Cadillac, the luxury division of General Motors, is leaving Detroit and moving to Manhattan to be closer to the headquarters of other high-end brands.
A debate has flared surrounding ethics in video game journalism and the role and treatment of women in the video game industry. Attacks online have turned heated, vicious and ugly.
Some owners of Apple's new iPhone 6 and 6 Plus are discovering that their super-slim glass and aluminum devices aren't holding up well in an environment that's usually safe: their pockets.
Steve Inskeep talks to Vice Media founder and CEO Shane Smith about the reasons behind the rapid growth of his news and entertainment firm. Vice magazine migrated to videos, the web and documentaries.
Ferrari is recalling one of its flashiest sports cars, the 458. Ferrari says the problem is with the latch that opens the trunk from the inside. It's meant to be used if you're ever trapped in there.
Analysis finds that federal agencies green-light projects in late September to fund them before the fiscal year expires. And quality suffers, compared with projects approved at other times of year.
The California State Teachers' Retirement System is the second-largest public pension fund in the U.S., managing nearly $200 billion. Melissa Block talks to the fund's CEO, Jack Ehnes.
Companies like Anheuser-Busch pay hundreds of millions to be identified with the NFL's aura. The last thing they want is to be associated with scandal, but it might be financially tough to walk away.
The founding father of "microcredit" is helping to judge a contest with maxidollars: the Clinton Global Initiative's Hult Prize, granting $1 million to a new business idea that'll help the poor.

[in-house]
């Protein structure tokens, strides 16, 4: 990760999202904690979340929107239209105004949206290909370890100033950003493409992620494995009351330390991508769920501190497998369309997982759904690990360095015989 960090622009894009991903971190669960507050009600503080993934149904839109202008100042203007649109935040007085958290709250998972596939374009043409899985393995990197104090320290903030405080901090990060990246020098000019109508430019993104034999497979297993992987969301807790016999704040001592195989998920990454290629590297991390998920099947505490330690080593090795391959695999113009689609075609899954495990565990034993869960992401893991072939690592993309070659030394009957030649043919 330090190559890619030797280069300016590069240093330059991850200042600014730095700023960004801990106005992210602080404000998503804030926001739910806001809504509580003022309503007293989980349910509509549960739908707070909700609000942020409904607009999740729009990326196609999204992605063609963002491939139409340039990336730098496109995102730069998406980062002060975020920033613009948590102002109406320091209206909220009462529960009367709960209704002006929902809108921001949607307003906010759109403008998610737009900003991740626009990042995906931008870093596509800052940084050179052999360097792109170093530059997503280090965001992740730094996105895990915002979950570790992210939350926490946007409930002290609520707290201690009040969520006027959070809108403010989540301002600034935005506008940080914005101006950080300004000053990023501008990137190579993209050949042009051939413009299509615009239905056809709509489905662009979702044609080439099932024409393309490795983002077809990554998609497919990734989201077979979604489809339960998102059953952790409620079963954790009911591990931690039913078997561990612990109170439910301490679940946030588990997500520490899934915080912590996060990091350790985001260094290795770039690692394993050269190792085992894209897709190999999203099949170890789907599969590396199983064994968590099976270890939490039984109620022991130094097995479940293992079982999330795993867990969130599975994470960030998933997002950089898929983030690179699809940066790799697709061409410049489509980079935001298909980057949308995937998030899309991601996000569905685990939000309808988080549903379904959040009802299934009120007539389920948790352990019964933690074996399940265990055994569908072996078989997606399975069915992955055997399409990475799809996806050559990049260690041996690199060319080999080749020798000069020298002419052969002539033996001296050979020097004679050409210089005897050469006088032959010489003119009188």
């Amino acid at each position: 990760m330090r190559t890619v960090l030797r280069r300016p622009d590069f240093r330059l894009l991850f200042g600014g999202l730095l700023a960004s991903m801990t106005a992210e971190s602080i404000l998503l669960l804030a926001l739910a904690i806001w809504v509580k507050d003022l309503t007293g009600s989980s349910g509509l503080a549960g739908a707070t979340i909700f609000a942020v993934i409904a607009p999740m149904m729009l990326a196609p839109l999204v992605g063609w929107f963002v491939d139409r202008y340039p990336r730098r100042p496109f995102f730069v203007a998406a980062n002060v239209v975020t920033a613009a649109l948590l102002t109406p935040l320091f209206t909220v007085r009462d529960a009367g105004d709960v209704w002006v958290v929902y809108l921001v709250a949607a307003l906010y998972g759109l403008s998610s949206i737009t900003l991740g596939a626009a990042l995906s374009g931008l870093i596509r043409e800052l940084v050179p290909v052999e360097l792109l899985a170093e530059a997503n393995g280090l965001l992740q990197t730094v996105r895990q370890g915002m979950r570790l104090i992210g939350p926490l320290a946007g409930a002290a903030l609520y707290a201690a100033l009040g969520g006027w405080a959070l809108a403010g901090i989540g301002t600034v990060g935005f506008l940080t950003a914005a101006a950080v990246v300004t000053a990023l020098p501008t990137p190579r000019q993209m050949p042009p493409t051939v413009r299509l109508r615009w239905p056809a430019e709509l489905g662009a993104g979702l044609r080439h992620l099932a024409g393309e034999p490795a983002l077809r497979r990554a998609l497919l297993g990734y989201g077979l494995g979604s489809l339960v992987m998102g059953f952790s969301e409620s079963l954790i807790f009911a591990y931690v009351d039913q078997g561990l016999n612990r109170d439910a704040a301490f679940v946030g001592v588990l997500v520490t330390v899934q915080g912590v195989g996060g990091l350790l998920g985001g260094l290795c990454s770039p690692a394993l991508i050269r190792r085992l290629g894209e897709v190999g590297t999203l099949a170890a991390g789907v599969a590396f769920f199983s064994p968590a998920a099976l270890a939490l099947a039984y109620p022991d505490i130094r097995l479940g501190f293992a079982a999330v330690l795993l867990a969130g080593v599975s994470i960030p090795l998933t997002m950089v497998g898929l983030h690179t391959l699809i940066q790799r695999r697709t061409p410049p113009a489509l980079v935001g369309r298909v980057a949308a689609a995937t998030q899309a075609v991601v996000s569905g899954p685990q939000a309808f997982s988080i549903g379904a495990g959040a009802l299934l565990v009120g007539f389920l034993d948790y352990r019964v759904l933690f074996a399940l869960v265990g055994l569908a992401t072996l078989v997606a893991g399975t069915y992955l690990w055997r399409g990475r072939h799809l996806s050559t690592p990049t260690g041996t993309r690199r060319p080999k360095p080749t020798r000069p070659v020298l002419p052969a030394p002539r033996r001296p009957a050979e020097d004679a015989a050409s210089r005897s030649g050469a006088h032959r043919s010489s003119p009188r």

Some describe World Routes as speed dating for the aviation industry, as airports try to court airlines and convince them to offer international flights in and out of their destinations.
Business and consumer groups say Congress needs to reform taxes, but few expect change soon. In fact, Treasury's tweaks to tax law may diminish the political will to address broader tax reform.
Reports that Starbucks is testing a new coffee drink for autumn that incorporates "toasty stout flavors" has set off a debate over how such a concoction might taste, and whether it's a good idea.
The city's pubic housing agency wants to hike rents for current residents who are able to work and are not disabled. But that announcement has led to an outcry from those in public housing.
They're meant to discourage tax inversions by U.S. corporations. Inversions take place when a company merges with a foreign partner and re-incorporates overseas as a way to avoid U.S. taxes.
Guinea, Liberia and Sierra Leone were just starting to see economic progress after years of conflict. The blow of Ebola, says the World Bank, could be "catastrophic."
The nation is the world's third-largest arms exporter, and many weapons go to countries with questionable human rights records. Sigmar Gabriel wants to change that — but not all Germans are on board.
The Treasury said corporations were increasingly moving their parent companies overseas to dodge U.S. taxes. The Treasury said the practice erodes the tax base.
What does it take to get chickens off antibiotics? According to Perdue Farms, an added dose of the "good bacteria" known as probiotics can help crowd out the harmful microbes that make a chicken sick.
Ever wonder why watch ads always display the same time, 10:10, and why Apple's new watch is a minute early? NPR's All Tech Considered ponders the tradition of watch times in advertising.
Steve Henn of NPR's Planet Money team profiles some entrepreneurs who are working on a novel business model to start up a new tech company. It's pay for service. What a concept.